Over the past week, I've observed or participated in 11 Indoor Cycling classes, lead by Master Trainers and everyday Instructors. In the very first class I attended, by a popular MI, I found myself critiquing the quality of her amplified voice. It was terrible. I could hardly understand what she was saying and it really diminished what she was presenting. I'm sure that if she was aware of how poorly she sounded, she would have taken steps to correct the problem.
I'm super anal about the sound quality of my guests on the Podcast. I
request demand that we use Skype when recording remotely. It's typically crystal clear and has the guest sounding like they're in the same room with me. I'll only accept using a phone line on very rare occasions.
So with all that in mind I made a point of critiquing every class I attended, listening for the following:
- Can I clearly understand what's being said?
- Was there a clear difference in volume between their speaking voice and the music?
I'm not going to call out anyone in specific, but in a number of the workshops and classes I had a difficult time understanding the cues given. None of the classes lead by men had the issue - only the women... and only those with naturally high voices. Now I realize that many of these classes were at a conference, with temporary sound systems, but that didn't appear to contribute to the difficulty understanding the presenters. I sat in on two team taught rides, where multiple presenters spoke (male and female) and it was only the female presenters who I had trouble understanding. I wanted to be sure it wasn't just me, so each time I had trouble hearing I asked other's in the class. In each instance they confirmed the issue.
The importance of hearing it for yourself.
I've encouraged you to record your class, so you can hear firsthand what your class hears. We devoted an entire podcast to the subject that featured communication expert Alexa Fischer.
You maybe surprised by what you hear.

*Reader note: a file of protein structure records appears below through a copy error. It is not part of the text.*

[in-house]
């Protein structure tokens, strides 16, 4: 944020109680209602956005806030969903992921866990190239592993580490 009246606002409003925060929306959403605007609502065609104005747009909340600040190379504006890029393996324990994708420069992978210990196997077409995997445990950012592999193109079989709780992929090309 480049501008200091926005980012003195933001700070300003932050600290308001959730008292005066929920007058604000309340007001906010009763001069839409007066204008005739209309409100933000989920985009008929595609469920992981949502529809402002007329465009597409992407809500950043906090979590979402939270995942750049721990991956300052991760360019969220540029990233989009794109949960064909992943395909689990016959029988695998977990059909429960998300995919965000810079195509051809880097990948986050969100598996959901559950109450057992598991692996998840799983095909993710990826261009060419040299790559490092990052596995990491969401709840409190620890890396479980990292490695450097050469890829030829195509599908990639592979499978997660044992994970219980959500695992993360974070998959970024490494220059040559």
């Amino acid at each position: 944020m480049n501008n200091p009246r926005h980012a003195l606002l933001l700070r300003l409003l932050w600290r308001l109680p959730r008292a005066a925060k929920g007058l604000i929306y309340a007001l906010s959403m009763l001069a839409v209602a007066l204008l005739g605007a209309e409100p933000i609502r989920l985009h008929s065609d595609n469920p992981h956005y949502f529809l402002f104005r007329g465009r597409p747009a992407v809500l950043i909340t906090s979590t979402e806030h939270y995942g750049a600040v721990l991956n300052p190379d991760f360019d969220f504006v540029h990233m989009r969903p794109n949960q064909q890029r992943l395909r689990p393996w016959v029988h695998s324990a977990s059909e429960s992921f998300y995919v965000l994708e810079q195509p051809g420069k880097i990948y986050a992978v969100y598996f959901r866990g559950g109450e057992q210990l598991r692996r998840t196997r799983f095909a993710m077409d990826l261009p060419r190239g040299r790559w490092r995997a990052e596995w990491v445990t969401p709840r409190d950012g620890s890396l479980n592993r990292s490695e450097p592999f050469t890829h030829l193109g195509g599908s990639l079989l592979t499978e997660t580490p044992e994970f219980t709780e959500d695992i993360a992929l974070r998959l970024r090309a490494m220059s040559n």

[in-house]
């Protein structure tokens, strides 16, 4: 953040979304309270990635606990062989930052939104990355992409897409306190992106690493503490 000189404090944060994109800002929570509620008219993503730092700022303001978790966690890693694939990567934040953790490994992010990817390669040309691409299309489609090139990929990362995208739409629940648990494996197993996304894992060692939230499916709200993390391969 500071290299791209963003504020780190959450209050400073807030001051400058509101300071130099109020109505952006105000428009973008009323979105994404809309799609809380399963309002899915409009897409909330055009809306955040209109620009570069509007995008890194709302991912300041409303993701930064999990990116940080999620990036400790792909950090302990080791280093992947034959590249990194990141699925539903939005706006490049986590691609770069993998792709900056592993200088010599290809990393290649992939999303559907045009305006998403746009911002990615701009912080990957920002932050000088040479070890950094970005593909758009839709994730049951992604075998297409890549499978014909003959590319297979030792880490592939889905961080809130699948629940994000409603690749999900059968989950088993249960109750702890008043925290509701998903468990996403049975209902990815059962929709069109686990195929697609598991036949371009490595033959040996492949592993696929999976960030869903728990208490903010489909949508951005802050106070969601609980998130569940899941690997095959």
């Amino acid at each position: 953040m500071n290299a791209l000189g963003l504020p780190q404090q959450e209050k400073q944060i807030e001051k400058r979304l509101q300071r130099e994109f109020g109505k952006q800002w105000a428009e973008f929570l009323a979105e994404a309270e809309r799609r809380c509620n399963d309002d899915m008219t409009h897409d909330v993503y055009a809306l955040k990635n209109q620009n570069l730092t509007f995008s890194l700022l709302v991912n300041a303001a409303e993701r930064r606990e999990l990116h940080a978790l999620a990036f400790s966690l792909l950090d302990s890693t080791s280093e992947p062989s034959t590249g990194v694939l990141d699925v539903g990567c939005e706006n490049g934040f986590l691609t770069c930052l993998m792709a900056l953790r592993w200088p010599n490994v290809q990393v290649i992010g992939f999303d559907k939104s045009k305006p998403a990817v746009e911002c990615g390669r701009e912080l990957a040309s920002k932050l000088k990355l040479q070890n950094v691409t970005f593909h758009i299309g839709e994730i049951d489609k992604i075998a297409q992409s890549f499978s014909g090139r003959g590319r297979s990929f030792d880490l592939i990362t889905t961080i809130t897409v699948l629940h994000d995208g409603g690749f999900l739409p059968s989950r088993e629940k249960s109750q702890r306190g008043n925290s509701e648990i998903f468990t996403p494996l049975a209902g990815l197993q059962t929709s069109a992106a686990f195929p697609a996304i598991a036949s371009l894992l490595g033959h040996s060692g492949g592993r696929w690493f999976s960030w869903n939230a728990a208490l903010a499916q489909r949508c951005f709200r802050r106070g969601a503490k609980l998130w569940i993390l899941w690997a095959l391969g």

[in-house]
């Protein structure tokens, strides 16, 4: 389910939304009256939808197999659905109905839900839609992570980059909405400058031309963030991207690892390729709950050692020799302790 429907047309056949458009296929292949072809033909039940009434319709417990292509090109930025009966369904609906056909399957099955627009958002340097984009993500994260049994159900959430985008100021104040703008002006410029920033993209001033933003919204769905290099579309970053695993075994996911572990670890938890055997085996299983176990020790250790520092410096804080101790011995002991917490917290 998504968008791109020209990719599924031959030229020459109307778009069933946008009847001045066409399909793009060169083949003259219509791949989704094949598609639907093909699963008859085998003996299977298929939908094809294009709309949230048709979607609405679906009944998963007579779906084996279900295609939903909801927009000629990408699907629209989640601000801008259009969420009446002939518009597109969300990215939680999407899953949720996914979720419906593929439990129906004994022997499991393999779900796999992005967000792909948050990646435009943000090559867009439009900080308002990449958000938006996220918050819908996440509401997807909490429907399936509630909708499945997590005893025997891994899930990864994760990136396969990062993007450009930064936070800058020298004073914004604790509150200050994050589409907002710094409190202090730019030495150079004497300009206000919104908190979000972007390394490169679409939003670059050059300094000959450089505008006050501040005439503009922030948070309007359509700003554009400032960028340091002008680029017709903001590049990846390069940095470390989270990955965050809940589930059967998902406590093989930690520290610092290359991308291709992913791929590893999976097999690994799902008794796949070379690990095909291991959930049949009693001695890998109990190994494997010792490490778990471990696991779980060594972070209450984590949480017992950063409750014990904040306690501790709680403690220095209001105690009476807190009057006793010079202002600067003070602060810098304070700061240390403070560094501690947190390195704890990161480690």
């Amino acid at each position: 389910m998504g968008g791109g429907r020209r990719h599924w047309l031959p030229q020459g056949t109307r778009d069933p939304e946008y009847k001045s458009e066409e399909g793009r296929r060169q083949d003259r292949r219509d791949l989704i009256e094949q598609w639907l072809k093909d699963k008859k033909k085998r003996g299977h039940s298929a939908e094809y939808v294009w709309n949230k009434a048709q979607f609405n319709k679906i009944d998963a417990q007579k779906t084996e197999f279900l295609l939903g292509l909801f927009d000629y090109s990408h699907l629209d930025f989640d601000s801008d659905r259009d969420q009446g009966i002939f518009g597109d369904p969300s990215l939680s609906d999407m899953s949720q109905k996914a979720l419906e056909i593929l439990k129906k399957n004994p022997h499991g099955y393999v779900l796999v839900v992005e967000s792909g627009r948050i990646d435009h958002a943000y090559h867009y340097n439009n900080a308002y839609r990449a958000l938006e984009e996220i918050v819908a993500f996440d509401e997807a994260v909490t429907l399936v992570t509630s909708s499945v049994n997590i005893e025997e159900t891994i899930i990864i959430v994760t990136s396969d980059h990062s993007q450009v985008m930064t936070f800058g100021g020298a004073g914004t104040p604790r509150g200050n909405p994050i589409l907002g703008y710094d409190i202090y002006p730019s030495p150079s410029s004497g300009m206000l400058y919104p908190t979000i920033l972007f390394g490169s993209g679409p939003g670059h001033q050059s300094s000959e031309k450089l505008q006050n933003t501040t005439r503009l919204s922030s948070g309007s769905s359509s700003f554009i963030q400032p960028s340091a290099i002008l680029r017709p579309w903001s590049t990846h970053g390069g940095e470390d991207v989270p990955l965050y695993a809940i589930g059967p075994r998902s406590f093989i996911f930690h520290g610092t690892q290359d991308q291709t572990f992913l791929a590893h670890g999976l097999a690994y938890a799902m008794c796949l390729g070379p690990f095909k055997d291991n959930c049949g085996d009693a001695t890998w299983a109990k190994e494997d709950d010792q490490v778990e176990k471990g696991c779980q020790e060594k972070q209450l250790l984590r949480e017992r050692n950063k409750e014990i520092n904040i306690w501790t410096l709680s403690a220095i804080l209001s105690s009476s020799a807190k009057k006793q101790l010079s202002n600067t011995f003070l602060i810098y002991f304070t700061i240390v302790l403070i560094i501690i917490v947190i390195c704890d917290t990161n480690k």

I recorded this short sample a few months ago for another Instructor. She cringed when she heard it and instantly understood that she needed to make some major changes, if she wanted her class to understand what she was cuing. As it was, you barely understand anything she said 🙁
So, what are potential solutions?
#1 Get off your bike. When was the last time you walked to the middle of the room while you're teaching? If you've been reluctant to do this, here's another reason to hop off and work the room; you'll hear your amplified voice as your class hears it. If you don't like what you hear, then make some changes and run back out to see if it's improved.
NOTE: I don't feel you can depend on your class to give you accurate feedback. If you ask "how do I sound?" they don't have anything to compare to and will typically say "great" so they don't hurt your feelings. Better to hear for yourself.
#2 Deliver from your lower register. Women (and men) with high-pitched voices need to learn to deliver their voice from their diaphragm. The feeling should be that you're breathing out while speaking, not like holding your breath.
#3 S l o w d o w n y o u r s p e e c h... Slow down and breath = your words will come across much better. If you ever feel short of breath while teaching, your vocal quality is probably suffering. The easiest fix for this is just stop talking until or limit your cues to short sentences.
#4 Consider purchasing a different microphone. I don't have specific knowledge about what mics work best with what voice type, but I do know that every mic is different and you may improve your delivery with a different mic. Would this make for an interesting Podcast?
- ICI Podcast 361 Life Time Fitness Takes Rhythm & Movement Classes Mainstream with AMP Cycle - September 18, 2023
- More observations from our students - September 9, 2023
- 5 Reasons Instructors (that would be you and me) Need A Professional Headshot - September 3, 2023